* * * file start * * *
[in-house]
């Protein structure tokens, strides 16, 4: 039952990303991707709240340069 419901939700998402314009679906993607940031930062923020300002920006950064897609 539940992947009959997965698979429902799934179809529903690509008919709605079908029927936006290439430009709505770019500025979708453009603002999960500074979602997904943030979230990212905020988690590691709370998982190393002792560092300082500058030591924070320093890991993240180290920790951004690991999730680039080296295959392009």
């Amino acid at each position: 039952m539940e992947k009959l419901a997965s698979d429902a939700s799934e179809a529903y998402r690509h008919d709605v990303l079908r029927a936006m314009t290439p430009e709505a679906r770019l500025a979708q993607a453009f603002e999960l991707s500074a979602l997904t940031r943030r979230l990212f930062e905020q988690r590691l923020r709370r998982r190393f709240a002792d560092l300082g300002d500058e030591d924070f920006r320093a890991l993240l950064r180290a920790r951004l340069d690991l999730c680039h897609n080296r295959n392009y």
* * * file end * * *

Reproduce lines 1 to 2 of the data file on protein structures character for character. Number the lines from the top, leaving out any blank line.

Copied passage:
[in-house]
């Protein structure tokens, strides 16, 4: 039952990303991707709240340069 419901939700998402314009679906993607940031930062923020300002920006950064897609 539940992947009959997965698979429902799934179809529903690509008919709605079908029927936006290439430009709505770019500025979708453009603002999960500074979602997904943030979230990212905020988690590691709370998982190393002792560092300082500058030591924070320093890991993240180290920790951004690991999730680039080296295959392009």